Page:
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Last Updated: Wednesday, 4 August, 2004, 00:37 GMT 01:37 UK
Millions 'illiterate' about health
Waiting room
Many people don't understand basic advice
Millions of people in the UK do not understand even basic health information, a report says.

The National Consumer Council is calling for greater efforts to ensure patients are able to make informed choices about their care.

It says there is a huge gap in "health literacy" between the richest and poorest sections of society, fuelling widening inequalities in health care.

It called for measures such as more information in plain language.

Real choice can only be exercised by people who are informed
Dr Simon Fradd
Ministers are committed to boosting choice in the health service, and giving patients more of a say over when and where they are treated.

The NCC quizzed 2,000 adults for its report, which was funded by the Department of Health.

It found one in five people - as many as seven million across the country - had problems with basic skills, making them unable to understand and interpret basic information that could lead to better health.

The NNC research found the majority of people from all social classes fail to seek out information about their health.

However, the problem was more acute among poorer sections of the community.

For instance, 27% of people in the highest social groups were likely to read medicine information leaflets - but among the less well off, the figure was just 12%.

The richest were also more likely to ask their GP questions - 45% compared to 35% - and search the internet for information about their health - 39% compared to 16%.

The NCC said many people underestimated their need for help and felt there was a stigma attached to asking for assistance.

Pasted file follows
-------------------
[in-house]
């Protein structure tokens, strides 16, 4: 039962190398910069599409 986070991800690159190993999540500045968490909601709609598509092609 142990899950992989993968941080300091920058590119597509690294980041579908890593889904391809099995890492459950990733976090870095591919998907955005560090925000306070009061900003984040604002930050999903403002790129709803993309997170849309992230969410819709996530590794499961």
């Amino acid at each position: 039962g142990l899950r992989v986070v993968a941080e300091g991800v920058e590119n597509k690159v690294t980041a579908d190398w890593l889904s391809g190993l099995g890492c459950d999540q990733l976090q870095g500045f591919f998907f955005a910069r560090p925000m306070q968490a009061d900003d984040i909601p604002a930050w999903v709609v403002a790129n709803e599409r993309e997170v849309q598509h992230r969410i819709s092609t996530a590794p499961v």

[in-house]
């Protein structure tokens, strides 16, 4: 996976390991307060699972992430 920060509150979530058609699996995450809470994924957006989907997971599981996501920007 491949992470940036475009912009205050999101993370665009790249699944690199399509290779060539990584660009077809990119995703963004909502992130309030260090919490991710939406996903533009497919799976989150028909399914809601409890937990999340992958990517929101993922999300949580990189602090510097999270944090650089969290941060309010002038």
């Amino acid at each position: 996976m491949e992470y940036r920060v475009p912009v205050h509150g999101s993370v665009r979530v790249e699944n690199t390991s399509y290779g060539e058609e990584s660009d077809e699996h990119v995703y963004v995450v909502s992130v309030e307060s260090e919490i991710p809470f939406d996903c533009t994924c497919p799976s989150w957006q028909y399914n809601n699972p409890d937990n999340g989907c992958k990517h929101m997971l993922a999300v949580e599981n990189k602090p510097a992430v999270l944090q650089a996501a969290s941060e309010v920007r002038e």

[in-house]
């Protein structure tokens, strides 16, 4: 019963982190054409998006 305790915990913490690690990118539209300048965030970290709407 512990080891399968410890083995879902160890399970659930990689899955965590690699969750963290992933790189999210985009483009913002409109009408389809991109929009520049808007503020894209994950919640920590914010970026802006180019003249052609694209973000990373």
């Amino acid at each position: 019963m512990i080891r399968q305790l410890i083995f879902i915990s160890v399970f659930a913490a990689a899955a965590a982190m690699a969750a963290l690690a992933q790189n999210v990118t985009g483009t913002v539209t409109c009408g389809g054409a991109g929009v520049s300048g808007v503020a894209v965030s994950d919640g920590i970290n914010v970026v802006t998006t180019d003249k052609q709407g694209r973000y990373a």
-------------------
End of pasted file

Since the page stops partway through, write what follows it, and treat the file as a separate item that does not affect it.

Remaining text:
It also said health professionals sometimes put up barriers which stopped patients getting information, such as appearing too busy to answer questions or doing so in an incomprehensible way.

Plain language

Ed Mayo, NCC chief executive, said: "Building health literacy isn't only about changing the mindset of a population trapped by their respect for and deference to health professionals.

"It also means a more user-focused approach from the NHS - making information available in plain language, when and how patients want it.

"Bilingual staff and trained interpreters must be on hand for people with limited English."

The NCC says the government, and everyone working in the NHS, must help educate patients and support them in their decisions.

Bilingual staff and trained interpreters must be on hand for people with limited English
Ed Mayo, NCC chief executive
It also recommends research should be carried out to measure the impact of poor health literacy on access to healthcare.

Dr Simon Fradd, of the group Developing Patient Partnerships, said: "Real choice can only be exercised by people who are informed.

"Health literacy is essential to improving health and access to health services. The NHS has a clear role to play in ensuring that people are equipped with the right information, at the right time and in the right format so everyone can benefit from health services and good health.

"The education system is also uniquely placed to encourage health literacy from the earliest stage in life."

Health Secretary John Reid said: "The government is committed to reducing health inequalities, and to achieve this we must widen choice beyond the better off, beyond those who have traditionally had better knowledge and more information.

"The NCC's report sets out the challenges ahead - ensuring that everyone has the skills and capabilities to benefit from the investment we are making.

"An increase in health literacy will increase people's capacity to take more control over their own health and their own lives."

Finding out about a health issue
Social grouping
Action AB C1 C2 DE
Ask my doctor 45% 32% 40% 35%
Ask friend/relative 33% 31% 35% 25%
Ask pharmacist 31% 25% 28% 25%
Internet search 39% 25% 19% 16%
Book search 28% 20% 14% 15%
Read medicine info 27% 17% 12% 12%
Mag/Newspaper search 22% 16% 12% 11%
Contact NHS Direct 15% 16% 13% 9%
Ask practice nurse 15% 11% 11% 10%
Do nothing 13% 19% 22% 28%
Source: National Consumer Council

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